What has been looked at as a yearly event by many for the past six years has slowly become tradition at Fredonia State.
Steele Hall Ice Arena was once again jam-packed Friday as the Blue Devils took on the Cortland Red Dragons in the annual Pink the Rink game.
Amongst the emotion and generosity that comes with the pink jerseys being worn, there was still a very important hockey game to be played as Fredonia State battled its way to a 5-5 tie, which earned them one point in the standings to claim sole possession of fourth place in the SUNYAC.
Photos courtesy of SUNY?Fredonia
At top left, Fredonia State’s Will McLaughlin skates with the puck past goaltender Mark Friesen during Friday’s SUNYAC?men’s college hockey game at Steele Hall. At right, Fredonia State’s Mat Hehir takes the puck into the Cortland zone. Above, members of the Fredonia State hockey team pose with a jersey purchased by Taylor and Rick Bourne for their mother.
"The Pink the Rink game is harder to play in than most people realize," Fredonia State coach Jeff Meredith said. "There is a lot of emotion that goes into it and you have to harness it to do what you want with it."
The emotion may have got the best of the Blue Devils as Cortland was first to light the lamp when Adam Bevilacqua netted the game's first goal at the 9:08 mark.
Despite finding themselves down on the scoreboard midway through the first period, the Blue Devils did not panic and were able to overcome the early emotion to tie the game up before intermission.
Chris Jung was able to scoop up a puck after the Red Dragons' goaltender Lyle Rocker made the initial save and netted the puck for the 1-1 tie just before the break.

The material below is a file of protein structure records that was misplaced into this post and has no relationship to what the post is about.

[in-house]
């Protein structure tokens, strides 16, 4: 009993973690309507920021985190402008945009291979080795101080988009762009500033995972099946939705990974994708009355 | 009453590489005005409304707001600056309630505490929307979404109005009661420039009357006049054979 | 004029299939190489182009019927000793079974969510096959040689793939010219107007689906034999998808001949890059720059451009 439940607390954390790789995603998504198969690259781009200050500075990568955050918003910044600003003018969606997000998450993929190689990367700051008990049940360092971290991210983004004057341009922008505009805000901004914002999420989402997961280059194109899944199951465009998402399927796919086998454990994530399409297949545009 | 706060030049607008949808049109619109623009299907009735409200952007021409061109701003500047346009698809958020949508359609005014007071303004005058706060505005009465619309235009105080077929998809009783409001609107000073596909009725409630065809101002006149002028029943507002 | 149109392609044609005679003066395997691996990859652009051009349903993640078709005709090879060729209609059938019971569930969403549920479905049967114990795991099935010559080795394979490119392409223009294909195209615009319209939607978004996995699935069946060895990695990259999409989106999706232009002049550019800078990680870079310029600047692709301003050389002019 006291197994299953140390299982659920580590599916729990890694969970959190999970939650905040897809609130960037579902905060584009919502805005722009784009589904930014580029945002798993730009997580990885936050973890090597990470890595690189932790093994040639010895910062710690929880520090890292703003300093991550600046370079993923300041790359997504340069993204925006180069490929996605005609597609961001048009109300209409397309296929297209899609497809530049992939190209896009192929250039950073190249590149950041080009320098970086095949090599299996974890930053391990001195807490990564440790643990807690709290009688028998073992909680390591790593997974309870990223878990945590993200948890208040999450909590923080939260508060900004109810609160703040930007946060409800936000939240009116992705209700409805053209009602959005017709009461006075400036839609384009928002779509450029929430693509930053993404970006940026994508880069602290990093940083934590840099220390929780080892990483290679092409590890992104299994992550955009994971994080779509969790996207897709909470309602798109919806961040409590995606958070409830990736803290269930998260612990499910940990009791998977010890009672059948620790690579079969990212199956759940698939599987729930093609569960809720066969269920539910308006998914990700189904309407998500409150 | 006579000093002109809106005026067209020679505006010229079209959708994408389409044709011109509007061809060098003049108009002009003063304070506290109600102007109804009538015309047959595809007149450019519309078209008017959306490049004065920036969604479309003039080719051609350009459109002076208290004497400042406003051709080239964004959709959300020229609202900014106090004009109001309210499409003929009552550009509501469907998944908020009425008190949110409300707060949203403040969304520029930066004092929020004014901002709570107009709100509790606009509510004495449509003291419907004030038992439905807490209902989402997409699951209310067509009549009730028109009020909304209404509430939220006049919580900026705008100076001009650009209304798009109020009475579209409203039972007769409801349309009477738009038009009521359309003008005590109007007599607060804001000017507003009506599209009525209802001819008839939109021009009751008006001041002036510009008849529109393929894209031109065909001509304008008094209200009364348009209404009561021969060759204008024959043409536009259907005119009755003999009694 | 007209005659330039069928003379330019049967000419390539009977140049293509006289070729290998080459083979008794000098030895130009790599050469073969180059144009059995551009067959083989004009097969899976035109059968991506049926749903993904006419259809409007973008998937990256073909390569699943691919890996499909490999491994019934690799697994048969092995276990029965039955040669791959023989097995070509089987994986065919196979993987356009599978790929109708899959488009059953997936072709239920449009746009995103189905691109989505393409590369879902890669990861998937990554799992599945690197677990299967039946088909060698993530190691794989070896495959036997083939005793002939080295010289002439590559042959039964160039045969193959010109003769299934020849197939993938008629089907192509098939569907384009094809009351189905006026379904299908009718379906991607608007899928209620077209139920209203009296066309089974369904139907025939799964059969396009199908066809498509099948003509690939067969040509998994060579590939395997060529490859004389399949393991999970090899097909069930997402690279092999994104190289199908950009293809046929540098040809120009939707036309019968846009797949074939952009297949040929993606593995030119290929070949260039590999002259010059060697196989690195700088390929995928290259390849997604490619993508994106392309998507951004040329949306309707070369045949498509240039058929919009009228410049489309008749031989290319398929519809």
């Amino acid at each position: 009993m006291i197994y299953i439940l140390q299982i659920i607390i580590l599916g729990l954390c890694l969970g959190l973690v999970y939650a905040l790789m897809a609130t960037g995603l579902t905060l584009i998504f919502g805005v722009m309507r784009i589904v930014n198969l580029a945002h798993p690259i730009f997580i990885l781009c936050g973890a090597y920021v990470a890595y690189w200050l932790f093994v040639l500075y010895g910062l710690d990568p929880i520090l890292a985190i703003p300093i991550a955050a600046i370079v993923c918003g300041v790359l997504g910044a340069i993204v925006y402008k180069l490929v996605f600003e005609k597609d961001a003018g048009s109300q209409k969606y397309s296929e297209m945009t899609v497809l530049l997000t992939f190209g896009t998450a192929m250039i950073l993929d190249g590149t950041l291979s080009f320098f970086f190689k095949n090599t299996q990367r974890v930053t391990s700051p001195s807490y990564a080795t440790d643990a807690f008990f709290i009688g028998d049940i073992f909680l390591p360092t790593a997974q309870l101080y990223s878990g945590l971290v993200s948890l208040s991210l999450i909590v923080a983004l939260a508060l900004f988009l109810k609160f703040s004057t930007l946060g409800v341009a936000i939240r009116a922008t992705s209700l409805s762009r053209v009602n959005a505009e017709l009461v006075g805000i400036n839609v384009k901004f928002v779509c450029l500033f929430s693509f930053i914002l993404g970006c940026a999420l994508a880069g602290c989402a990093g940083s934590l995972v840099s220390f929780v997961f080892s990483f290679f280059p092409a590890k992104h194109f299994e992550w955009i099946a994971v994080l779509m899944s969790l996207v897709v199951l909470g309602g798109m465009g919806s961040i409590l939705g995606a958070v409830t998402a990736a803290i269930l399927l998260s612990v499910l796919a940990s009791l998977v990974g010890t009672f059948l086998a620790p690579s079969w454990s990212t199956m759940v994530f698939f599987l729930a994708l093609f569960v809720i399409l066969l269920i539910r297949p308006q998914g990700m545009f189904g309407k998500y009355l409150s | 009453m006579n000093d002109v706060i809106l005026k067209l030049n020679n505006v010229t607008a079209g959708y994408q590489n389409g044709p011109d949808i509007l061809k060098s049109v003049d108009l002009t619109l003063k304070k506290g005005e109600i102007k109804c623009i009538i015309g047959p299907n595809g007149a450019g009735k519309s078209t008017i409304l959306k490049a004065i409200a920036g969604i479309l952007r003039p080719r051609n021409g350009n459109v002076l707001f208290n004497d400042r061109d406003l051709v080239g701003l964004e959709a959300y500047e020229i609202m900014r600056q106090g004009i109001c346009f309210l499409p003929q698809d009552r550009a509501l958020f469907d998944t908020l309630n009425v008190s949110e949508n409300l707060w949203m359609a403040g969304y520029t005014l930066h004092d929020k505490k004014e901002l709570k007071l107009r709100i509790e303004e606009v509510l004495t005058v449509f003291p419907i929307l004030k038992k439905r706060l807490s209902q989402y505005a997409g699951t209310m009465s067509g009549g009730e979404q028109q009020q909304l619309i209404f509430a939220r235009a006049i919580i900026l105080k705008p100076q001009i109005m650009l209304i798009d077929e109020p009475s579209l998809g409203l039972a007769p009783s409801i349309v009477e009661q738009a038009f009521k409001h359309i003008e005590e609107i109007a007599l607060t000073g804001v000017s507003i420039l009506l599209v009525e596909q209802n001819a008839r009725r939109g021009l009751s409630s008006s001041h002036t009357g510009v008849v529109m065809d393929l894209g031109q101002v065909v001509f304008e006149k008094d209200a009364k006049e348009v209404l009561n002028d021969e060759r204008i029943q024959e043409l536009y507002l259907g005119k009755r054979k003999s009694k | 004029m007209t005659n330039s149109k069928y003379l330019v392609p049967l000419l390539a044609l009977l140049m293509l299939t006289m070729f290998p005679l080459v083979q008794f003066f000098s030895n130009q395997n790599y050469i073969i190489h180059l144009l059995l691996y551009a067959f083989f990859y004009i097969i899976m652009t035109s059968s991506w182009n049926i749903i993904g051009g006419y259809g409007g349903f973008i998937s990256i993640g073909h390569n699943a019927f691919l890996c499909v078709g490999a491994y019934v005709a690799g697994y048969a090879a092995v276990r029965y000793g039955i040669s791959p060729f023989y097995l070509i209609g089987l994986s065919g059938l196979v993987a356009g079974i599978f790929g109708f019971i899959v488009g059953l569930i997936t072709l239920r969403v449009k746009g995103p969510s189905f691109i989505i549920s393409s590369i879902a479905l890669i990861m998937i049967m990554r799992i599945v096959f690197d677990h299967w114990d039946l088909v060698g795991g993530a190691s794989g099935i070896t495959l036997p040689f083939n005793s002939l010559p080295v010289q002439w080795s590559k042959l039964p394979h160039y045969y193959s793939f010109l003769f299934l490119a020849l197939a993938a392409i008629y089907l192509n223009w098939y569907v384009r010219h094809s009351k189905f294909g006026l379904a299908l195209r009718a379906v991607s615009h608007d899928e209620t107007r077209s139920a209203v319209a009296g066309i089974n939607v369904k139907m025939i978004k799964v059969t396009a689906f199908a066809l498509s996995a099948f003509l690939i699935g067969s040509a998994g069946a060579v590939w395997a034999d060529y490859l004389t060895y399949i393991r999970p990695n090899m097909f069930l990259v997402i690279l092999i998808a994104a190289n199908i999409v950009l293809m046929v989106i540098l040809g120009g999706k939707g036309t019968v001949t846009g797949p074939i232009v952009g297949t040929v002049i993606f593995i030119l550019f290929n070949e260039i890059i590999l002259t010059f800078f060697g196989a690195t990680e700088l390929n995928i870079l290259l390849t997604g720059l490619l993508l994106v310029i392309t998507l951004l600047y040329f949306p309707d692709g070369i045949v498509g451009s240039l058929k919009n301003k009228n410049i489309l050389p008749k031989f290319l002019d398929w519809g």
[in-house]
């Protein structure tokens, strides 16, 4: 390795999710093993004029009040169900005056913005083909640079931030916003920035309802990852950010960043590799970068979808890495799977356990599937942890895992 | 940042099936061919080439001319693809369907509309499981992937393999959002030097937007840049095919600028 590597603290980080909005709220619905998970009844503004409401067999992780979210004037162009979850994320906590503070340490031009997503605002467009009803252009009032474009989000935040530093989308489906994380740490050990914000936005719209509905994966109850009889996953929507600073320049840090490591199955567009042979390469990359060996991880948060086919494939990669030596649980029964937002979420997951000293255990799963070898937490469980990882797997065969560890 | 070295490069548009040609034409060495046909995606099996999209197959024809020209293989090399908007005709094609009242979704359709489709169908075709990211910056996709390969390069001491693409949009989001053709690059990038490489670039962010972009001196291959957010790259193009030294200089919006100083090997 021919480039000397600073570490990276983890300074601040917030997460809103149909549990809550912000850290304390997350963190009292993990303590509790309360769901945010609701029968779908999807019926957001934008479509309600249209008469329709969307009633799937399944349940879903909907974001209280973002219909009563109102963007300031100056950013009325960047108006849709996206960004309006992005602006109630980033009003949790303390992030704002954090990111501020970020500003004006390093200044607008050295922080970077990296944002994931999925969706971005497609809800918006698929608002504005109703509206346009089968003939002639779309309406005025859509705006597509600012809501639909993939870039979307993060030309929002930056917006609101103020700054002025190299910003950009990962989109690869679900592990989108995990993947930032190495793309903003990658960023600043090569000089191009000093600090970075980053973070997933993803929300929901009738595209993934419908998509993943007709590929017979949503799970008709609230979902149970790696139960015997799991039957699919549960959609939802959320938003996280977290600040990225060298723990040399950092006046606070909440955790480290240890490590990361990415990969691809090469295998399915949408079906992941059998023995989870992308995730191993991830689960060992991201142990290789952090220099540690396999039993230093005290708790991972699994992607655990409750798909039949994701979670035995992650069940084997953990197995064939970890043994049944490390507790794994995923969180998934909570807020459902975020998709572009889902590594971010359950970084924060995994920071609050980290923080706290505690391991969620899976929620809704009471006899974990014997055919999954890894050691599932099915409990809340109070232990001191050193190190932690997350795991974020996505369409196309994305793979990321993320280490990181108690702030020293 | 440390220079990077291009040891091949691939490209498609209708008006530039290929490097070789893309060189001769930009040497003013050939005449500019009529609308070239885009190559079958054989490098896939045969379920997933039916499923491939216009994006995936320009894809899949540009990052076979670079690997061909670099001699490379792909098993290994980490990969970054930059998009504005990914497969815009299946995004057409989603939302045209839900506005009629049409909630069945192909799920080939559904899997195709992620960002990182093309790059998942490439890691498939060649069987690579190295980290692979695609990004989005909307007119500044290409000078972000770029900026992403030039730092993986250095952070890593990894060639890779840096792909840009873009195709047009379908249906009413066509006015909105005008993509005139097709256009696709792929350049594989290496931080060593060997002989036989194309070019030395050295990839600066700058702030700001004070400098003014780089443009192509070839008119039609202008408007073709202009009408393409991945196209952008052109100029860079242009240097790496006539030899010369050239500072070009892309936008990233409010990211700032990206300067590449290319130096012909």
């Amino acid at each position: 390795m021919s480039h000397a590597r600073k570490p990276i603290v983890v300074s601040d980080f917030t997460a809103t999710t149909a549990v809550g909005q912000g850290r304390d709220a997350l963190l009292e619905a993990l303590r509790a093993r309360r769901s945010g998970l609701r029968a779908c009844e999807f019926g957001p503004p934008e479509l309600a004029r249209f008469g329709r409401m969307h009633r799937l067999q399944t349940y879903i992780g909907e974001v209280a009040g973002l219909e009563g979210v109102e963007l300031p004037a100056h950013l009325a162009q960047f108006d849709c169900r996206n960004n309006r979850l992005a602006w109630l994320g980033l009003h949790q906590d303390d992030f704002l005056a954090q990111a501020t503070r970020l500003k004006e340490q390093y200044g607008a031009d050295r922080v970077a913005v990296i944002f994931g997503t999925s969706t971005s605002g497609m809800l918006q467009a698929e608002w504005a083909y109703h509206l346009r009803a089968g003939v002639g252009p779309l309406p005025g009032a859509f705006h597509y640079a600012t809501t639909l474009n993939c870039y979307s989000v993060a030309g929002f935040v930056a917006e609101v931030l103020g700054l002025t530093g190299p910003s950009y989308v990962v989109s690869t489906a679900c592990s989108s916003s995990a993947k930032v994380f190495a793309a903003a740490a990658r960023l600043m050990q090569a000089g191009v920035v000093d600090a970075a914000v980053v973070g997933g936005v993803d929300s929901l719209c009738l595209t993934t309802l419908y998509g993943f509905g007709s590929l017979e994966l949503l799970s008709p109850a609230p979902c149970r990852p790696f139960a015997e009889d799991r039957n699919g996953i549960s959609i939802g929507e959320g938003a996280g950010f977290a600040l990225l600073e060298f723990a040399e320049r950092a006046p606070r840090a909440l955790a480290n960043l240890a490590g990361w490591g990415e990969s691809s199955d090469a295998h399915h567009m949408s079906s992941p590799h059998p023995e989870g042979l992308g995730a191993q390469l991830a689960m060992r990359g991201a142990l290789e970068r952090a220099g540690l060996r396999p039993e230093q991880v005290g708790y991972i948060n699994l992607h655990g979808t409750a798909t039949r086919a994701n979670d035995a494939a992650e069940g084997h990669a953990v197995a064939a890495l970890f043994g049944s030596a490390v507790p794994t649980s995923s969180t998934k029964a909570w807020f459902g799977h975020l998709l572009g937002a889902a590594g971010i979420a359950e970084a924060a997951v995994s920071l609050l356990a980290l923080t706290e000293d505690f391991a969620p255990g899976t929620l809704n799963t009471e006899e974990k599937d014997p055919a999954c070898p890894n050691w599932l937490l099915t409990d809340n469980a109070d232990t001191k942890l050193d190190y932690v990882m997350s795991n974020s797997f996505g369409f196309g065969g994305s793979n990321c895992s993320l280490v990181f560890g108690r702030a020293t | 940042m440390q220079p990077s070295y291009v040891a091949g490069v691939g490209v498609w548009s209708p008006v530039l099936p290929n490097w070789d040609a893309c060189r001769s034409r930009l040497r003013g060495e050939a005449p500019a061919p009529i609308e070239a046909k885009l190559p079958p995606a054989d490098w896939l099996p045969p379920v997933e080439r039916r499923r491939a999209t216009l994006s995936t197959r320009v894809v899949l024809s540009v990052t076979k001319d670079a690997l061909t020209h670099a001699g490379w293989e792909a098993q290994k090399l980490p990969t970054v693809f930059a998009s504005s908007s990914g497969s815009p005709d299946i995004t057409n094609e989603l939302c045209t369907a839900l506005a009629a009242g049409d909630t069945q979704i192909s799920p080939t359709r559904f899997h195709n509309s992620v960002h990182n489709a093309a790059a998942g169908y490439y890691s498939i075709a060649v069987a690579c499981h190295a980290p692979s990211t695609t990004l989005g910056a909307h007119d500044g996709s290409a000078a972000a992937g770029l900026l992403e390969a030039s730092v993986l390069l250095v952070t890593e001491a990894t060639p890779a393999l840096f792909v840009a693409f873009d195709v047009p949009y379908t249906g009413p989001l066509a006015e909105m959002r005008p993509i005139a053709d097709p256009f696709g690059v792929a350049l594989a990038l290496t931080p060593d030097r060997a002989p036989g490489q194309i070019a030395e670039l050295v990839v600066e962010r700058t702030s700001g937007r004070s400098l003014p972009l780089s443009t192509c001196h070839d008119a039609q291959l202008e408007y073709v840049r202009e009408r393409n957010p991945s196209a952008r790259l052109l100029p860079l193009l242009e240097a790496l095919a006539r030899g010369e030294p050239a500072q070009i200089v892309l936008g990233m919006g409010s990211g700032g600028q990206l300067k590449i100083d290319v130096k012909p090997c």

Fredonia State built on that momentum as it struck first in the second period.
Jared Wynia was able to slap home a well-placed pass to give the home team its first lead of the game.
Stephen Castriota and Taylor Bourne picked up assists on the play.
"One of the biggest things I saw from this game was that we were resilient enough to come back when we got down," Meredith said. "One or two months ago this was a team that could not come back, but we have been getting better and it is good to know we have the ability to come back in our arsenal down the stretch."
The momentum quickly swung in favor of Cortland as they were able to tie it up once again just seconds later.
It took just 34 seconds after Fredonia State's goal for Nick Zappia to net the unassisted goal for the Red Dragons.
The Blue Devils pulled ahead once more in the second period behind a fluke goal.
On a 2-on-2 rush down the ice it appeared as if Alex Perkins tried to make a pass, but the bouncing puck was able to find its way to the back of the net as it hopped over the goalie's shoulder to give the Blue Devils the 3-2 advantage.
The Fredonia State goal came short-handed as they were serving a penalty, as well as picking up another penalty seconds after the goal.
Once again, it was not long before the Red Dragons' took the wind out of Fredonia State's sails as the visitors matched the Fredonia goal with one of their own just 16 seconds later on the 5-on-3 power play.